Free and open to the public, the 2019 DeVane Lectures will meet from 11:35 a.m. to 12:50 p.m. on Tuesdays and Thursdays in the lecture hall of Sheffield-Sterling-Strathcona Hall (SSS 114, 1 Prospect St.), beginning on Thursday, Aug. 29.
Readings and materials
- For members of the public, copies of class materials will be available at the New Haven Free Public Library.
- The course syllabus includes a full class outline with lecture dates, required readings, and more. Download a PDF of the course syllabus.
- Read the course catalog for Yale undergraduates.
Lecture slides and videos
- PowerPoint files containing course lecture slides, complete with embedded video and other media, are available to download via Box.
- Stream video recordings of each lecture on the Open Yale Courses YouTube channel here.
Students in this course will write two papers, due by midnight on Oct. 21 and Dec. 6, respectively.
- Download guidelines and topics for the first paper, due Oct. 21 (PDF).
- Download guidelines and topics for the second paper, due Dec. 6 (PDF).
Office hours with course Professor Ian Shapiro will be held on Wednesdays and Fridays in Rm. 201 of Rosencranz Hall, 115 Prospect St., starting on Sept. 4.
In addition, five times during the semester, Shapiro and a designated teaching fellow will record “virtual office hours,” in which they’ll answer recurring and/or interesting questions raised by students.
About ‘Power and Politics’
How did we get from the huge euphoria that followed the fall of communism in the early 1990s to our present politics of fear and resentment, and what are the prospects going forward? Sterling Professor of Political Science Ian Shapiro plans to answer these questions for Yale students and the general public in his fall 2019 course “Power and Politics in Today’s World,” the latest in Yale’s DeVane Lecture series.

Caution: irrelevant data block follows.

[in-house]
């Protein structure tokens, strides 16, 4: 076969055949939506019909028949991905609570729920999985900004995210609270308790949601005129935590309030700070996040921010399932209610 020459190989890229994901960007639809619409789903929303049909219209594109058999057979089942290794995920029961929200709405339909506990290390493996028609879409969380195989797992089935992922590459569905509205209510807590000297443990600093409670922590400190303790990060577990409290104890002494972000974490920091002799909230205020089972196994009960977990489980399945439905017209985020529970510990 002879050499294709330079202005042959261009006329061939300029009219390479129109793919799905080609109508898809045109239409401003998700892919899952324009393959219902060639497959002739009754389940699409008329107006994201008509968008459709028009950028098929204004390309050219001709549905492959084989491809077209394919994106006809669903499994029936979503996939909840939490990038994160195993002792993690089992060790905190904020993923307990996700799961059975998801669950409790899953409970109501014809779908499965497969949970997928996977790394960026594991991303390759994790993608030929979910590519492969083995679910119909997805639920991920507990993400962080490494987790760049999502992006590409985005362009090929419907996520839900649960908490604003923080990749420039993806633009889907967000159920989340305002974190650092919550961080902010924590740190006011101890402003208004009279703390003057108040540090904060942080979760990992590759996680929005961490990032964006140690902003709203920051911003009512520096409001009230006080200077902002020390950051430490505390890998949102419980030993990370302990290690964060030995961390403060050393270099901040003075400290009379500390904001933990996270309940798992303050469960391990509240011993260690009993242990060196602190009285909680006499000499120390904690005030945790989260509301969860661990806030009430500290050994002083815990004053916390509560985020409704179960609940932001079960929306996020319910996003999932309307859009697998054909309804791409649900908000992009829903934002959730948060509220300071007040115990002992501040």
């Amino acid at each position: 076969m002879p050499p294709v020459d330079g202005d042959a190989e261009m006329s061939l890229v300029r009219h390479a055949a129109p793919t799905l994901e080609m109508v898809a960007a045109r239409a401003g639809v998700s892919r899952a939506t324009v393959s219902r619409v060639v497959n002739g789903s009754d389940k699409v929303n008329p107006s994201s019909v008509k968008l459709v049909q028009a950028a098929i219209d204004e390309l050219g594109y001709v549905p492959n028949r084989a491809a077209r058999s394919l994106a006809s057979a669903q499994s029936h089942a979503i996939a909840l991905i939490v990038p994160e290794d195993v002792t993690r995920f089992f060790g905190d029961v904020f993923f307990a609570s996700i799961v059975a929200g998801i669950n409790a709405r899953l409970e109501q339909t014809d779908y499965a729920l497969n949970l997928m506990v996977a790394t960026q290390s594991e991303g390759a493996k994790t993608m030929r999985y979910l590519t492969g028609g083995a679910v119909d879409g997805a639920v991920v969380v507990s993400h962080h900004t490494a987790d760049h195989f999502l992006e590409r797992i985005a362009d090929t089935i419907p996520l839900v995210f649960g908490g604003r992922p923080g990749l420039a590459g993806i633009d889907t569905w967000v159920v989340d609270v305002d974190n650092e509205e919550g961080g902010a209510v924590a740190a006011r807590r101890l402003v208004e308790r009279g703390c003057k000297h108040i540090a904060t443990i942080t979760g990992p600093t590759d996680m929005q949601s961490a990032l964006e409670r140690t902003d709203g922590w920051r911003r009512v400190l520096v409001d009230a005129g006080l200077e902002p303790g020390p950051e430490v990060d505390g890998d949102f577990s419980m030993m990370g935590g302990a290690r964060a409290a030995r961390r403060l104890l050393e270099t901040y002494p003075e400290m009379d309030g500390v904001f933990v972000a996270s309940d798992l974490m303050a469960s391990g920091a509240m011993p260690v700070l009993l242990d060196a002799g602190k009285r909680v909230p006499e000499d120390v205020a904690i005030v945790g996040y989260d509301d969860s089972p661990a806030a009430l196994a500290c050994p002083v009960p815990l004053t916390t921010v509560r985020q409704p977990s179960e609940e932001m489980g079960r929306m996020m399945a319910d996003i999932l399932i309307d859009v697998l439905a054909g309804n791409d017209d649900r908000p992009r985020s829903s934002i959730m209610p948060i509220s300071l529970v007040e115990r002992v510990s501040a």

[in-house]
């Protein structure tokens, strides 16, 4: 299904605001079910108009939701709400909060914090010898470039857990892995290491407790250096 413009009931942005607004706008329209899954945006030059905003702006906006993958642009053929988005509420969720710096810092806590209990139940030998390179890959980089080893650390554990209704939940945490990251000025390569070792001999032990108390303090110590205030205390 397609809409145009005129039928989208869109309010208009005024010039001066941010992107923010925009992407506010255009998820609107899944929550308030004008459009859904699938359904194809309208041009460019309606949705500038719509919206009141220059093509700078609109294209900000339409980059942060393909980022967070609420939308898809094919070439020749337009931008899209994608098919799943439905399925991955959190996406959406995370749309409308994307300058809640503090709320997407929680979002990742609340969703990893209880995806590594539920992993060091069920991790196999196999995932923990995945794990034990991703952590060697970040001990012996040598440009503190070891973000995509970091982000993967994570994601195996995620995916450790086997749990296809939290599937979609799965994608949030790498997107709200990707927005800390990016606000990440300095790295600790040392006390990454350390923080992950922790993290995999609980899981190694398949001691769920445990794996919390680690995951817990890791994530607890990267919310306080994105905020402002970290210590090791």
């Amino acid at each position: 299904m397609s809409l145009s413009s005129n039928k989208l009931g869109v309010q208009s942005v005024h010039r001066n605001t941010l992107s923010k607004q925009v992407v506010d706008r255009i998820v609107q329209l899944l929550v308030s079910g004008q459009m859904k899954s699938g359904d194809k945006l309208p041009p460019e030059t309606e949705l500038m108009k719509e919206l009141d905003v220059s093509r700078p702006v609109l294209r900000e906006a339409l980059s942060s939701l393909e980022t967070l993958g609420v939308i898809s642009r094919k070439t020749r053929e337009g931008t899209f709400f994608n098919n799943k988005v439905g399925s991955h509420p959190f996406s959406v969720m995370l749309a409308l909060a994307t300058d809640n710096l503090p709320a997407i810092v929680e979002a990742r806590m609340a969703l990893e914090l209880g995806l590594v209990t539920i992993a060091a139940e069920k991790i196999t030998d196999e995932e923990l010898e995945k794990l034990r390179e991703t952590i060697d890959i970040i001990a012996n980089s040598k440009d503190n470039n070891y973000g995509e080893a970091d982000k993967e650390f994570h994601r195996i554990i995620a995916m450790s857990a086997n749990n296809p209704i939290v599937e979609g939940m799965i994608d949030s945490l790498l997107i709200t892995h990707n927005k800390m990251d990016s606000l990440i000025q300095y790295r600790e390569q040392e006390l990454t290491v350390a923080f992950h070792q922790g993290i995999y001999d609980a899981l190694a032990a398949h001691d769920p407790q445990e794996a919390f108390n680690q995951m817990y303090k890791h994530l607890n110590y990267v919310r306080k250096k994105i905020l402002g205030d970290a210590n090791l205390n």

The DeVane Lecture series is a free program that invites members of the New Haven and Yale communities to attend a semester-long class alongside Yale students, who can take the course for credit.
Shapiro has written widely and influentially on democracy, justice, and the methods of social inquiry. A native of South Africa, he received his J.D. from the Yale Law School and his Ph.D from the Yale Political Science Department where he has taught since 1984 and served as chair from 1999 to 2004. Shapiro also served as Henry R. Luce Director of the MacMillan Center for International and Area Studies from 2004-2019. His most recent books are “The Real World of Democratic Theory” (Princeton University Press, 2012); “Politics Against Domination” (Harvard University Press, 2016); and, with Frances Rosenbluth, “Responsible Parties: Saving Democracy from Itself” (Yale University Press, 2018).